Economic resilience is essential to withstand adverse shocks and reduce the economic costs associated with them, argues the author of this CEPS Working Document. He proposes different measures of resilience and gauges how countries differ in their shock absorption capacity, while controlling for the quality of their economic structures.
The paper finds robust evidence that sound labour and product markets, framework conditions and political institutions increase resilience to adverse shocks and reduce the incidence of crisis more generally. In the presence of a common shock, a country with weaker economic structures can, on average, suffer up to twice the output loss in a given year compared to a country with sound institutional parameters. Similarly, the likelihood of a severe economic crisis is reduced if a country exhibits flexible and adaptable institutions. The proposed measures can be used to establish a governance process for more resilient economic structures, as suggested for the euro area in the so-called Five Presidents’ Report.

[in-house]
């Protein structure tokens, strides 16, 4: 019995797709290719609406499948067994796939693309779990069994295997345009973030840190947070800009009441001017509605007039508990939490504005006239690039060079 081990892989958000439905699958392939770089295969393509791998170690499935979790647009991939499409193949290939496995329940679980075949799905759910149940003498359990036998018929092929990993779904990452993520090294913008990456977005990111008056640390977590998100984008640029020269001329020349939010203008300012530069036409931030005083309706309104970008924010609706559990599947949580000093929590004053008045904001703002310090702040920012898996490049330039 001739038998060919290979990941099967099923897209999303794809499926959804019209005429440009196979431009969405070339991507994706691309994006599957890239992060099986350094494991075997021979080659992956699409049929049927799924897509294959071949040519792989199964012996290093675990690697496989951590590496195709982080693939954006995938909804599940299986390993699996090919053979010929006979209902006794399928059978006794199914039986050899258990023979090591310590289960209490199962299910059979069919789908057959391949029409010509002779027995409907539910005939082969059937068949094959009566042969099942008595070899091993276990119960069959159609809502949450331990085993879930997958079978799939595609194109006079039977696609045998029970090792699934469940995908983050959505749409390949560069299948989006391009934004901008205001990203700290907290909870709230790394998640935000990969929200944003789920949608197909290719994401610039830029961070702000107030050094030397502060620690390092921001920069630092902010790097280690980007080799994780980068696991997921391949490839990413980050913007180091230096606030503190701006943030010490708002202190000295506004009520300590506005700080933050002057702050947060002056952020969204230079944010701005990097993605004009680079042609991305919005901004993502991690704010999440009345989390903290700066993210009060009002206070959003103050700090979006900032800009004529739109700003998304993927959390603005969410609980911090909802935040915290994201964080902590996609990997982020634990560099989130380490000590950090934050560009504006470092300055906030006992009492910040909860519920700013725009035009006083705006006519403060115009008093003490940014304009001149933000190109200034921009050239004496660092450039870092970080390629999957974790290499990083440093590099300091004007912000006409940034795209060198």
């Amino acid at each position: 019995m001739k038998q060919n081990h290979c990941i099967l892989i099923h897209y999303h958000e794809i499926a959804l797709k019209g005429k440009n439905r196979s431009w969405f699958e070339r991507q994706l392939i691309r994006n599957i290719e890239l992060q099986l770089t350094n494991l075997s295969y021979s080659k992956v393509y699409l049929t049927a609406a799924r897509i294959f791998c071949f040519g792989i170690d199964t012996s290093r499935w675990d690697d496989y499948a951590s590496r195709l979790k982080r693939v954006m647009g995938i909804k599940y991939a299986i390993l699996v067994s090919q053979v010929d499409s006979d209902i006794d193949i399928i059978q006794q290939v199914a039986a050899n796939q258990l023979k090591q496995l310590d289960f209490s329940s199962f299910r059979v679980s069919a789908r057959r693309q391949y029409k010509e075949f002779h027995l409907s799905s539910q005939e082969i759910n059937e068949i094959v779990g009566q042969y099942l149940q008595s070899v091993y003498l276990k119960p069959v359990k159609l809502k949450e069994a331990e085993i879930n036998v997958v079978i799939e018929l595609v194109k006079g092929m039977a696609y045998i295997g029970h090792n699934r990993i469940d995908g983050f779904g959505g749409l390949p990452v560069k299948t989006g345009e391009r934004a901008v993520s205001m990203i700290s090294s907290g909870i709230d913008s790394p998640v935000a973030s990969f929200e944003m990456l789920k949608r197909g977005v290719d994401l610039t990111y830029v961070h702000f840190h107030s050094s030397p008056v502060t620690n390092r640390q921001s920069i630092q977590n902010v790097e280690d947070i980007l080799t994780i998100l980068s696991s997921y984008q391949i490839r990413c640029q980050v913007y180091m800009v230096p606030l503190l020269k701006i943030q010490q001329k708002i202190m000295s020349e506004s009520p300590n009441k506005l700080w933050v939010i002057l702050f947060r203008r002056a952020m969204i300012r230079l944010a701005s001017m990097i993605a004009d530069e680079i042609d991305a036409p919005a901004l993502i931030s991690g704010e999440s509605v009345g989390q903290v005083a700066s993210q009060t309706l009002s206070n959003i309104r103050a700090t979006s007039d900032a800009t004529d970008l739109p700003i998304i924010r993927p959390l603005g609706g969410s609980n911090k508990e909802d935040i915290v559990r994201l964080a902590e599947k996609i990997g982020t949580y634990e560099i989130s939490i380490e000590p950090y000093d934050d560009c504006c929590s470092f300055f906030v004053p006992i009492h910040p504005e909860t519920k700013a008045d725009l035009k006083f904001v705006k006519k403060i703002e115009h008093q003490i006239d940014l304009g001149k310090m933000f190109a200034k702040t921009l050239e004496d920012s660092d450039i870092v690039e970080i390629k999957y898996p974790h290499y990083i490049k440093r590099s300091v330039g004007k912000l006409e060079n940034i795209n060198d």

JEL classification: E32, L50, J21.
Keywords: economic resilience, common shocks, economic structures, institutions.
David Sondermann is Principal Economist at the European Central Bank.
The views expressed here are attributable only to the author in a personal capacity and not to any of the institutions with which he is associated.